"Whatever I do, though, honestly, for spite alone I would never buy the small bottle from the shifty shop owner for $45.00. I mean what's next, buying protein powder at GNC in the mall? The only thing worse than dumb ladies? Dumb teenagers. They keep half the stores in the mall in business, and also refuse to learn how to use a computer."
Postscript: the water meter reader who just came by is a smart woman. She uses a computer while walking house to house! I wonder if that device could be used to zap some sense into those Canadian CEO's or dumb ladies, whichever came first.
Labels: canada, ecommerce
Sunday, April 27, 2008
Going back over some posts on Marc Andreessen's fantastic blog, pmarca, I came across this post that places market (and granular product-to-market fit and timing) ahead of "team" and "product per se" as a determinant of eventual success. In other words, a good product with an average team can still win if the market "pulls them along." I always thought of AOL as a company like that. You can probably think of many others. (Some in my field will say GoTo.com/Overture and Google AdWords were like that for awhile - they got better later.)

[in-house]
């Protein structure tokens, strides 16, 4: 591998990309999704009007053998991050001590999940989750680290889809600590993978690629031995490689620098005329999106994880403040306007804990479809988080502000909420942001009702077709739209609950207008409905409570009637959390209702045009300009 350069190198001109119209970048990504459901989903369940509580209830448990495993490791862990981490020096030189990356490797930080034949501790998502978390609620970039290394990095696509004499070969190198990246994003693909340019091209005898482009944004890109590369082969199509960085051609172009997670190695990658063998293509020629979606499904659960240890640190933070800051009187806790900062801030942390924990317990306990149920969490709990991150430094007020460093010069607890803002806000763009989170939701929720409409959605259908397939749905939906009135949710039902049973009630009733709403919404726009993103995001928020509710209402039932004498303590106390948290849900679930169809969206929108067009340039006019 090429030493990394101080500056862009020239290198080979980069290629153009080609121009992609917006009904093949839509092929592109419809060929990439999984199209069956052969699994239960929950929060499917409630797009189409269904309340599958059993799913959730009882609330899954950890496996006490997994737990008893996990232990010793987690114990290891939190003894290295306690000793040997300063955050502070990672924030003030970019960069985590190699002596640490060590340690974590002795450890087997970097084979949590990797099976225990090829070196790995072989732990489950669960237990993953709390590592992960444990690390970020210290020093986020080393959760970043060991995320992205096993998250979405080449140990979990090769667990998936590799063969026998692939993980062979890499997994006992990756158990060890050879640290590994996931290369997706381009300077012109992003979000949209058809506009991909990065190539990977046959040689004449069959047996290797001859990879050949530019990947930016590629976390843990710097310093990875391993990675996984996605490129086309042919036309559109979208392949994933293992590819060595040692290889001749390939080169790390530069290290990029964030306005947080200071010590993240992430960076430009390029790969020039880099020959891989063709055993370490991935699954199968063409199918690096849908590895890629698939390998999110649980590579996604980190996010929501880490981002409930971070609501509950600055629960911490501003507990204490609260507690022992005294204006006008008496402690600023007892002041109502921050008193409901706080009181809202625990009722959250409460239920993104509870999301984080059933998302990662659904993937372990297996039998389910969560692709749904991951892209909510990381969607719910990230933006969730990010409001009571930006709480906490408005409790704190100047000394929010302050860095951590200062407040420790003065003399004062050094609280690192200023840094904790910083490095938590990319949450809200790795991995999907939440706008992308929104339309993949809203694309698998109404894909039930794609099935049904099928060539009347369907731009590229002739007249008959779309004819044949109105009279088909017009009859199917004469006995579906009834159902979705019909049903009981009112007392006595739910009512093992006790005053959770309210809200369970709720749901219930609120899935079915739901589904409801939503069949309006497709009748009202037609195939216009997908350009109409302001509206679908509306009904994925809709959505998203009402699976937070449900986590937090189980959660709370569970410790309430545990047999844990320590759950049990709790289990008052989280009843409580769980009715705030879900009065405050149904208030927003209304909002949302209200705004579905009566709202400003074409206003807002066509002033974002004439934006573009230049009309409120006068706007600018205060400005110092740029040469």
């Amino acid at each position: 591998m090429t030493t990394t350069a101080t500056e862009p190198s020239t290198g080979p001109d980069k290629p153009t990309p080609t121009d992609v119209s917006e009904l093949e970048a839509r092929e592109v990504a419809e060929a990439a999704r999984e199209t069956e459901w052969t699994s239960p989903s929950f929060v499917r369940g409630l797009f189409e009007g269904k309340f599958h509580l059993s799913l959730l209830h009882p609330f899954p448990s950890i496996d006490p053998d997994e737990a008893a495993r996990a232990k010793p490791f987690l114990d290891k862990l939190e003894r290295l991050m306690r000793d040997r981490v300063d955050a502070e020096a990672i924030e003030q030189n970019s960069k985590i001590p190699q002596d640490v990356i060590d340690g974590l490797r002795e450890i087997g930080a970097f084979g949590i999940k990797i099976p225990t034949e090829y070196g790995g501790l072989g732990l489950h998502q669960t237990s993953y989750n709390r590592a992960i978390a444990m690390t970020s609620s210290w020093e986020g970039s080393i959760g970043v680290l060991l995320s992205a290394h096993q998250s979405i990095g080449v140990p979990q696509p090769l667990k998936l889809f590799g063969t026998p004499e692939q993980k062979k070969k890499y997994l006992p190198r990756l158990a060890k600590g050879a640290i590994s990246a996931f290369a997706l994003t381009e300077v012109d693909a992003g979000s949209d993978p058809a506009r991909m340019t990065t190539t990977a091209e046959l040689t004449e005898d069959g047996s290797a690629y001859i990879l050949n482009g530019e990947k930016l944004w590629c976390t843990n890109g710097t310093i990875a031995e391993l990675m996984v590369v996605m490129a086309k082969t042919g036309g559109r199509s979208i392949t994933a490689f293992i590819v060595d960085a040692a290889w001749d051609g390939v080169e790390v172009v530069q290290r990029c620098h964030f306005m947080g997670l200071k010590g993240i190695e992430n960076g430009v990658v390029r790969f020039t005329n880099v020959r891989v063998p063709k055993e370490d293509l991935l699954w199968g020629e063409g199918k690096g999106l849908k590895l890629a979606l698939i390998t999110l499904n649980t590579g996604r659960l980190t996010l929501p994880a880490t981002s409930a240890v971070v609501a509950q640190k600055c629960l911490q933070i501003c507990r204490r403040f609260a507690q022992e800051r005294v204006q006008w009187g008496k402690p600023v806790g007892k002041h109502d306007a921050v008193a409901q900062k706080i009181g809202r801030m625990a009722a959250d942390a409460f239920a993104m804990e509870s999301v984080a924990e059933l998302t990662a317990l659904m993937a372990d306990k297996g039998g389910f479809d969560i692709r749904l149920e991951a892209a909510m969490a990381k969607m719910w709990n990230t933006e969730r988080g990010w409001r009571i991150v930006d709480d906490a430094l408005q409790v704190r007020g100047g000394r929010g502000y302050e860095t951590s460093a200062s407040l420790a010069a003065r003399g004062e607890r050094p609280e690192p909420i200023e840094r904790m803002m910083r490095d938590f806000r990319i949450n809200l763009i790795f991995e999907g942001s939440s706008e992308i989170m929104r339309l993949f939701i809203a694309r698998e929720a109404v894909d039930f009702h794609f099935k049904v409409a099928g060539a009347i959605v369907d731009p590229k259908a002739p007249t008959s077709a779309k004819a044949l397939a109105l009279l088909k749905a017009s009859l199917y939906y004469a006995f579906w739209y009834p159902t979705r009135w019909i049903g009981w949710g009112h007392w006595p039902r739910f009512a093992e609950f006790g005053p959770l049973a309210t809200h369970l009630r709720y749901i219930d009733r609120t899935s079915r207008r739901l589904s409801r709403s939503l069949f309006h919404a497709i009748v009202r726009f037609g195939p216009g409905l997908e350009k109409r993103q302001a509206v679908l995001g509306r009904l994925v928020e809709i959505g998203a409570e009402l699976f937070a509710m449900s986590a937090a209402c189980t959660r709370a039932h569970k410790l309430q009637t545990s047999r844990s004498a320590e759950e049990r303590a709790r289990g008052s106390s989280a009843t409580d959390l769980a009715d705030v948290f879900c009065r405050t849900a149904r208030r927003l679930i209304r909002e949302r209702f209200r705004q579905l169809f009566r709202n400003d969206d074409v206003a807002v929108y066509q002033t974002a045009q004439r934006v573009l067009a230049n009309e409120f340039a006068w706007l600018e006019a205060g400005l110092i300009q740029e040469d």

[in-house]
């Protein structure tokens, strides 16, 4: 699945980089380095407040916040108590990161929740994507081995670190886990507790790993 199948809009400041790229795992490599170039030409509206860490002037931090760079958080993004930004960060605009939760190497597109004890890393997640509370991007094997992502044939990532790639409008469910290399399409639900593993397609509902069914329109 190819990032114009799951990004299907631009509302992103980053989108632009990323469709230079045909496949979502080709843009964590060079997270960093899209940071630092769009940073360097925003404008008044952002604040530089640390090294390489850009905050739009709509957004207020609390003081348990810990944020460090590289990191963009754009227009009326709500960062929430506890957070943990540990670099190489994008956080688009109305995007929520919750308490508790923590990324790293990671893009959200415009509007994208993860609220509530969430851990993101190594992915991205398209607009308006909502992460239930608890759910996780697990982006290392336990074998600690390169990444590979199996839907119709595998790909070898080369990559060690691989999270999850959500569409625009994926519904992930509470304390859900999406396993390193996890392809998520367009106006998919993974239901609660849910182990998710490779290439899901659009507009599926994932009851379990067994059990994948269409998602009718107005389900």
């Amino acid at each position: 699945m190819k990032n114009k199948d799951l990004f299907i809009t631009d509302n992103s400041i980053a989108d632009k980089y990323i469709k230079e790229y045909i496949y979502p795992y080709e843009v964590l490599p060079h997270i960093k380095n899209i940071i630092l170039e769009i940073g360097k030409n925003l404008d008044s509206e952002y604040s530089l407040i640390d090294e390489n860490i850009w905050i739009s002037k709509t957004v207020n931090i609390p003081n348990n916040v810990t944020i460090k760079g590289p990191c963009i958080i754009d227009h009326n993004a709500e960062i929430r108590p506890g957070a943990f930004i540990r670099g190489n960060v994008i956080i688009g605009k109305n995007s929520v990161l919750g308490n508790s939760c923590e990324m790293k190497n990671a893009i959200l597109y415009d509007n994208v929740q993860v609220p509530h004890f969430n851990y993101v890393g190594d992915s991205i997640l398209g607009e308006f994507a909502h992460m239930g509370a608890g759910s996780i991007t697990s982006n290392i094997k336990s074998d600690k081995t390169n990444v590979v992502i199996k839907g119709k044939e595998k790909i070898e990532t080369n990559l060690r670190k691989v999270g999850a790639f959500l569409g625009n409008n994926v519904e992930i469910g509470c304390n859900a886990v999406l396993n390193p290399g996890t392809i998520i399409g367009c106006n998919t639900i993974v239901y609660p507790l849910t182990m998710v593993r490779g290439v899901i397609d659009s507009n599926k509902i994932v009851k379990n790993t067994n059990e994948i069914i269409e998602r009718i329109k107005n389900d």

Cross-referencing these thoughts with some of the notables that show up on comScore's recent leaderboard of top web properties, I get some ideas.
Some markets are just so big, you can't dismiss them. Startups with a shot at doing something different in a vertical are not in a space that's "too crowded," arguably -- they are in the right place, with at least a solid chance of success.
Seeing Careerbuilder in 38th place, I think that startups like SimplyHired have a good shot at carving out a more than respectable sliver of a huge market, no matter how huge it seems.